Salvation is by grace through faith, not by works. Salvation has always been by grace through faith. Was Abraham made right with God by keeping the law? The law hadn't even been given when Abraham was on the earth, yet God imputed righteousness to him because he believed God. Was Moses made right with God by keeping the law? Was David made right with God by keeping the law? Were the prophets made right with God by keeping the law? All these great men of the Bible sinned and fell short, yet they obtained salvation by faith. We can read of the mistakes they made; they are plainly written down in black and white. Yet we can also read that they belonged to the Lord and that the Lord imputed righteousness to them because they believed in Him and trusted that He would do for them what they could not do for themselves. Naturally Paul is upset that anyone would tell the Gentile Christians that after accepting the gospel of grace they must still be circumcised in order to be saved, or that they must observe dietary laws in order to be saved, or that they must follow any other ritual in order to be saved. If this is true, then what Christ did on the cross was not enough. If we have to add anything to what Christ did for us on the cross, then why did He cry out with His last breath, "It is finished!"? In the Greek this word is "tetelestai" which means a thing is a sufficient or acceptable payment or remedy. It comes from a root word that means "to complete or accomplish". If what Jesus did on the cross was not a sufficient and acceptable payment or remedy for our sins, why preach His gospel at all? If He said it was finished when in fact it was not, why worship Him?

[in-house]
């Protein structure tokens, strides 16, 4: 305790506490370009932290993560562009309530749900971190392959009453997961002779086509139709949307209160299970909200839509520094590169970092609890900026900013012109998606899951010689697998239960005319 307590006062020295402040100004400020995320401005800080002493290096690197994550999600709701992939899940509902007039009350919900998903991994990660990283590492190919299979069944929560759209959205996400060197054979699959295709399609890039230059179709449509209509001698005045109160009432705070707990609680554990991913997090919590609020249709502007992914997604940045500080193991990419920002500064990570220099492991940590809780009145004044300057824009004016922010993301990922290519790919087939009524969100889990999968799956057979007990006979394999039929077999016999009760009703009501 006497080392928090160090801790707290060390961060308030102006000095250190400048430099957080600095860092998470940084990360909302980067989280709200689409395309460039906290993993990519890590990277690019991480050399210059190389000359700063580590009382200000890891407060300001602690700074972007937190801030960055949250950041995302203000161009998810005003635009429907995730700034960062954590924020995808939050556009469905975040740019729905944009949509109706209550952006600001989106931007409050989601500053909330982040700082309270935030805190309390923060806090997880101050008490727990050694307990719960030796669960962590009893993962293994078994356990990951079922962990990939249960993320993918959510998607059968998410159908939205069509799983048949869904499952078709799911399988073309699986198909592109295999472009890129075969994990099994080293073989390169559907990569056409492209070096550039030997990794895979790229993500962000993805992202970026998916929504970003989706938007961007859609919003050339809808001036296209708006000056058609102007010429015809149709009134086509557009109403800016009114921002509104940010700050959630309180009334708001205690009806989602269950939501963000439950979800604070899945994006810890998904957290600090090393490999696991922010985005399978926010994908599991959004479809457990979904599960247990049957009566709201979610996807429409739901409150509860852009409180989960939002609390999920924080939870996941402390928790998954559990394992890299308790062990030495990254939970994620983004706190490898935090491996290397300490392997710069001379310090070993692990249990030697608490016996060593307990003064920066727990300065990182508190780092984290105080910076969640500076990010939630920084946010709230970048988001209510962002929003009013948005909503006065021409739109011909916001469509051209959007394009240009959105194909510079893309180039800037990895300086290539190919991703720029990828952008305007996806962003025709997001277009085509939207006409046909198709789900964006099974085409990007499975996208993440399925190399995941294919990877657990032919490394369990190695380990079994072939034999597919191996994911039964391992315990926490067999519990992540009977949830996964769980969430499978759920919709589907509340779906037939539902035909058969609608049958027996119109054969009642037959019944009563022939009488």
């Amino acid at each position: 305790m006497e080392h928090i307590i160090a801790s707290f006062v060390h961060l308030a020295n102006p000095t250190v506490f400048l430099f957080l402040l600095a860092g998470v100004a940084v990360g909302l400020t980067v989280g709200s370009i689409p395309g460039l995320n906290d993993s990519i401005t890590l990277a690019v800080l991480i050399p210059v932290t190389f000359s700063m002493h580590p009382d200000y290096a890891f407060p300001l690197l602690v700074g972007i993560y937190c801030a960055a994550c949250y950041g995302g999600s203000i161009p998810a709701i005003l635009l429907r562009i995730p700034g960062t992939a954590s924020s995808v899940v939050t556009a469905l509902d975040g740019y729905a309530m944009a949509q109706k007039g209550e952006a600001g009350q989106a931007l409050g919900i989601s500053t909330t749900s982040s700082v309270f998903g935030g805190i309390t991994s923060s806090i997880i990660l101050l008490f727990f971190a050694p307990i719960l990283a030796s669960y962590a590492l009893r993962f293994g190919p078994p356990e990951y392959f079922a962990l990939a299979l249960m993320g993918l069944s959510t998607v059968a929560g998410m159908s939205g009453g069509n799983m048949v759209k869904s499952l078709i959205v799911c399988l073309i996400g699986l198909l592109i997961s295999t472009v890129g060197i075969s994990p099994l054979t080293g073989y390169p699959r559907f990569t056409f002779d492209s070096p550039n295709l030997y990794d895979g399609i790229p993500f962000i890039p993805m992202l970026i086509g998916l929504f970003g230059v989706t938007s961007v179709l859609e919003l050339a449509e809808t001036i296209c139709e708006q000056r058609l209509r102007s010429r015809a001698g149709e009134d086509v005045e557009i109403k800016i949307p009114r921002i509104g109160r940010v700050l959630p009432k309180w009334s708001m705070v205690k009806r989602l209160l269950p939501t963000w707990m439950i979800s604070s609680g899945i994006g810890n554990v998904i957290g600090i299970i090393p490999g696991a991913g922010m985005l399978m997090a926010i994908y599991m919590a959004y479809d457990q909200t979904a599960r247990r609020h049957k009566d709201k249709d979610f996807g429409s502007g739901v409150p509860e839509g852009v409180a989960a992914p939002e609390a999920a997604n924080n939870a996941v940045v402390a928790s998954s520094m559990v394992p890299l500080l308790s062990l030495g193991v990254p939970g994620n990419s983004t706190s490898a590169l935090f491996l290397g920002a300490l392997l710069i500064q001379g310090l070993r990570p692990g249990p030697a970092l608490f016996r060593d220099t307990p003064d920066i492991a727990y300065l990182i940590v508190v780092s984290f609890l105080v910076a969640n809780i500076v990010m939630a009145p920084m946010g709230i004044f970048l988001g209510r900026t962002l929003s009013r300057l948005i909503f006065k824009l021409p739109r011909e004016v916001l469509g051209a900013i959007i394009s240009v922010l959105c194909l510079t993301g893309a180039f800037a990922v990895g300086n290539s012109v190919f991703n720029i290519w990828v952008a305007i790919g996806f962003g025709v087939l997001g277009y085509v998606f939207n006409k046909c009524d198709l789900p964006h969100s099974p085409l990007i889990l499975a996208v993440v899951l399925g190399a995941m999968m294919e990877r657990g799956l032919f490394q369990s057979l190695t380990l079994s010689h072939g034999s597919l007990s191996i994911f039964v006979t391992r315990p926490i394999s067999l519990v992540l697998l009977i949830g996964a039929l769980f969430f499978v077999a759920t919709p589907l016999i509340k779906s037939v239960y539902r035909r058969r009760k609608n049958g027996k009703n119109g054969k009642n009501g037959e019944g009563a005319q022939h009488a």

But the fact is that the work of redemption was finished at the cross and we can add nothing to it. Good works will naturally flow from a heart that loves the Lord, but our good works don't save us. The work of Christ on the cross saves us when we accept what He has done for us by faith. This is why Paul concludes today with such strong words, "But even if we or an angel from heaven should preach a gospel other than the one we preached to you, let him be under God's curse! As we have already said, so now I say again: If anybody is preaching to you a gospel other than what you accepted, let them be under God's curse!" (Galatians 1:8-9) A harsh penalty is in store for those who pervert the gospel and lead people astray, as we learned from the Apostle Peter's letters. What great condemnation will fall on those who through their lies have prevented souls from being saved! There is no other gospel. We cannot through works make ourselves righteous because we cannot keep ourselves from sin. There are not "many ways" to God. There is only Christ who said of Himself, "I am the way and the truth and the life. No one comes to the Father except through Me." (John 14:8)